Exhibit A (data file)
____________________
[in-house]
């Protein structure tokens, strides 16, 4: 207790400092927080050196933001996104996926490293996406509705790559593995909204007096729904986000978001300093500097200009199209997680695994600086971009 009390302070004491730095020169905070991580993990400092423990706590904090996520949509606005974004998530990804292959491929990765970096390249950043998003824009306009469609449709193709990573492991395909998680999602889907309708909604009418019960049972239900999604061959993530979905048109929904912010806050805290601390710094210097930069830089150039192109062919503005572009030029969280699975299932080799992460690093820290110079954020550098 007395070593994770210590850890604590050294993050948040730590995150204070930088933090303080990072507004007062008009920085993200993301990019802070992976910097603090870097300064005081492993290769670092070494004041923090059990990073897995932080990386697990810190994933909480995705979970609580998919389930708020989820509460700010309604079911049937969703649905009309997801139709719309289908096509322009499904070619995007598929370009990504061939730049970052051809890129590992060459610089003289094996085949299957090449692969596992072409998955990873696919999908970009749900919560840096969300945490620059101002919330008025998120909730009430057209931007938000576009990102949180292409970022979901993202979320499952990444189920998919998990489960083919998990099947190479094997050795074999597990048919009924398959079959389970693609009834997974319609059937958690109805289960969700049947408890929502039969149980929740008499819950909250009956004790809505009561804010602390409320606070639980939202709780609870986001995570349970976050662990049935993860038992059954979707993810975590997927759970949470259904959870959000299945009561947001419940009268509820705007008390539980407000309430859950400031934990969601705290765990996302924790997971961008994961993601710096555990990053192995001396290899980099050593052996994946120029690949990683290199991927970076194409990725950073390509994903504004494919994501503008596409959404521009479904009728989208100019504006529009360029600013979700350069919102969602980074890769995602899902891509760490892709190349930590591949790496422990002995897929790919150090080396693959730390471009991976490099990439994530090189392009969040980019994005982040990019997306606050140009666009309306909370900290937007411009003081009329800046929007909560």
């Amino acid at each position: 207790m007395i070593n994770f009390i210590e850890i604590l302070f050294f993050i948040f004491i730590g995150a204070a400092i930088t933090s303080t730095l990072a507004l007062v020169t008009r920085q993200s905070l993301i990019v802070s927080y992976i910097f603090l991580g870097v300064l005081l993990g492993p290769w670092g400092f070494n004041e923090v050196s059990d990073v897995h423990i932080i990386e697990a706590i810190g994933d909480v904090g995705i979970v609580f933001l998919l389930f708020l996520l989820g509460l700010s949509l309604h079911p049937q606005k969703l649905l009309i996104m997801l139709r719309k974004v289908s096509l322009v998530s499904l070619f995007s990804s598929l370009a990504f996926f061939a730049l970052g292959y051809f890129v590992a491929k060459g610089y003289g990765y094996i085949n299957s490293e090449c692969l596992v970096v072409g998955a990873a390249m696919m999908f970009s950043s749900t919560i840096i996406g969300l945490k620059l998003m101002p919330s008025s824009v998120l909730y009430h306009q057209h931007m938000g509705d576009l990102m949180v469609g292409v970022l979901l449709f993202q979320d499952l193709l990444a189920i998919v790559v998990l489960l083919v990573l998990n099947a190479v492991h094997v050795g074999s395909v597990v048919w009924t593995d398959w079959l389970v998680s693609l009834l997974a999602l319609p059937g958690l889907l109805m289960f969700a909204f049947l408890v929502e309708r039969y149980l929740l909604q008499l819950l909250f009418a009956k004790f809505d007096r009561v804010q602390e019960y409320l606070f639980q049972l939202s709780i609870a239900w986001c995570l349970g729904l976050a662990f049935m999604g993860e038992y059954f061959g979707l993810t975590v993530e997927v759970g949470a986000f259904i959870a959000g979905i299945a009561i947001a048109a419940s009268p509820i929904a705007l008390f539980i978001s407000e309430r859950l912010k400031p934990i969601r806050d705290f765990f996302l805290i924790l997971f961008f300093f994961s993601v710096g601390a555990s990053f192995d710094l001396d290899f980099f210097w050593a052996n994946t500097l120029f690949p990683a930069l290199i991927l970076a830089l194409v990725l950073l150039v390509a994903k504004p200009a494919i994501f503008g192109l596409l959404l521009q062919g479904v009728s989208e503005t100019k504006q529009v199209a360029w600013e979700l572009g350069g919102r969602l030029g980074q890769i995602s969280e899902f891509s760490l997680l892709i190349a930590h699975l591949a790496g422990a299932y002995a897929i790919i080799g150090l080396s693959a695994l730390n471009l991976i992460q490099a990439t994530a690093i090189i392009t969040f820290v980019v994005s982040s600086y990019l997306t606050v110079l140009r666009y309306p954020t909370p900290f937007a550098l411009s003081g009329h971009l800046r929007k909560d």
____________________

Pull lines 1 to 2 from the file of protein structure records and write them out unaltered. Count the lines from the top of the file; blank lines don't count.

[in-house]
């Protein structure tokens, strides 16, 4: 207790400092927080050196933001996104996926490293996406509705790559593995909204007096729904986000978001300093500097200009199209997680695994600086971009 009390302070004491730095020169905070991580993990400092423990706590904090996520949509606005974004998530990804292959491929990765970096390249950043998003824009306009469609449709193709990573492991395909998680999602889907309708909604009418019960049972239900999604061959993530979905048109929904912010806050805290601390710094210097930069830089150039192109062919503005572009030029969280699975299932080799992460690093820290110079954020550098 007395070593994770210590850890604590050294993050948040730590995150204070930088933090303080990072507004007062008009920085993200993301990019802070992976910097603090870097300064005081492993290769670092070494004041923090059990990073897995932080990386697990810190994933909480995705979970609580998919389930708020989820509460700010309604079911049937969703649905009309997801139709719309289908096509322009499904070619995007598929370009990504061939730049970052051809890129590992060459610089003289094996085949299957090449692969596992072409998955990873696919999908970009749900919560840096969300945490620059101002919330008025998120909730009430057209931007938000576009990102949180292409970022979901993202979320499952990444189920998919998990489960083919998990099947190479094997050795074999597990048919009924398959079959389970693609009834997974319609059937958690109805289960969700049947408890929502039969149980929740008499819950909250009956004790809505009561804010602390409320606070639980939202709780609870986001995570349970976050662990049935993860038992059954979707993810975590997927759970949470259904959870959000299945009561947001419940009268509820705007008390539980407000309430859950400031934990969601705290765990996302924790997971961008994961993601710096555990990053192995001396290899980099050593052996994946120029690949990683290199991927970076194409990725950073390509994903504004494919994501503008596409959404521009479904009728989208100019504006529009360029600013979700350069919102969602980074890769995602899902891509760490892709190349930590591949790496422990002995897929790919150090080396693959730390471009991976490099990439994530090189392009969040980019994005982040990019997306606050140009666009309306909370900290937007411009003081009329800046929007909560």